I read that the probability that at least one of events A and B will occur in a trial is P(A + B) = P(A) + P(B) - P(AB), where A and B are not mutually exclusive events. That makes sense, because one would count the probabilities of A and B together, and then ignore event AB, because that counts instances of A and B twice, in the same way that the probability that at least one die of two will turn up six is 11/36, not 1/3.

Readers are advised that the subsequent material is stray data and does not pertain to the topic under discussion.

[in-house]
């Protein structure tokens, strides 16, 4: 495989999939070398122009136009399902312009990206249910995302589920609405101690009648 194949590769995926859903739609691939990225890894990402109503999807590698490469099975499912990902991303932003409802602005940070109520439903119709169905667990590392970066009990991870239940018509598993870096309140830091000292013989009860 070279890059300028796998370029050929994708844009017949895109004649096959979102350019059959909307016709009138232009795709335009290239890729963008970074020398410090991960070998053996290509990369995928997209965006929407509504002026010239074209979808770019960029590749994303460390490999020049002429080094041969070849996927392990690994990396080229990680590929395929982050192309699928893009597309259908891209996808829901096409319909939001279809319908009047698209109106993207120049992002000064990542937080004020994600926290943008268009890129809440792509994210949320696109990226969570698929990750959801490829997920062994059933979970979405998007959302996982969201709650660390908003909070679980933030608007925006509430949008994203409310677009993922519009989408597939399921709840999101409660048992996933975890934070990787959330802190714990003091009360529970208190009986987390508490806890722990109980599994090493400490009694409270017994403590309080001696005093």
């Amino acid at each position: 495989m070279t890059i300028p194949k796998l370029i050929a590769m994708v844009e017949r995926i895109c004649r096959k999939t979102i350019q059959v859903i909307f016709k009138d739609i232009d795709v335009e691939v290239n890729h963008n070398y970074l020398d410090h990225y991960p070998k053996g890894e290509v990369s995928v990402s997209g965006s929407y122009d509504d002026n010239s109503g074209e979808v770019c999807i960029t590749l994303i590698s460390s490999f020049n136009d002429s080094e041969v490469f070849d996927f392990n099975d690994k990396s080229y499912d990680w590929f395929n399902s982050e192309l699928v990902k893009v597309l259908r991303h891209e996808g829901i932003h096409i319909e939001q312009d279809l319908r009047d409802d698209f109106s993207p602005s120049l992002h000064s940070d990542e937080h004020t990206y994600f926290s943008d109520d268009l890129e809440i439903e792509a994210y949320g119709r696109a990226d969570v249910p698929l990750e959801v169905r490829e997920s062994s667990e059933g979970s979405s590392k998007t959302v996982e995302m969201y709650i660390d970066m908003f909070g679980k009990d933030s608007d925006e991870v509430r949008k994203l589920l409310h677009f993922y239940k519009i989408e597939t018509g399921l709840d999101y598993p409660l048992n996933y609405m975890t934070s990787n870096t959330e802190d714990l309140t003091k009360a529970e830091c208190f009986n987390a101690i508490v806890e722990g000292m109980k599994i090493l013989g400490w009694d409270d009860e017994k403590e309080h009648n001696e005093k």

That made sense intuitively, but I couldn't quite follow the proof because it mentioned things I never saw before. I noticed however, that the following relation also appears to be true (AC and BC are complementary events because latex2html is a dick.)
P(ACBC) + P(AB) + P(ACB) + P(ABC) = 1
P(AB) + P(ACB) + P(ABC) = 1 - P(ACBC)
P(A + B) = 1 - P(ACBC)
I did it on some practice examples and it made sense, but what do I know...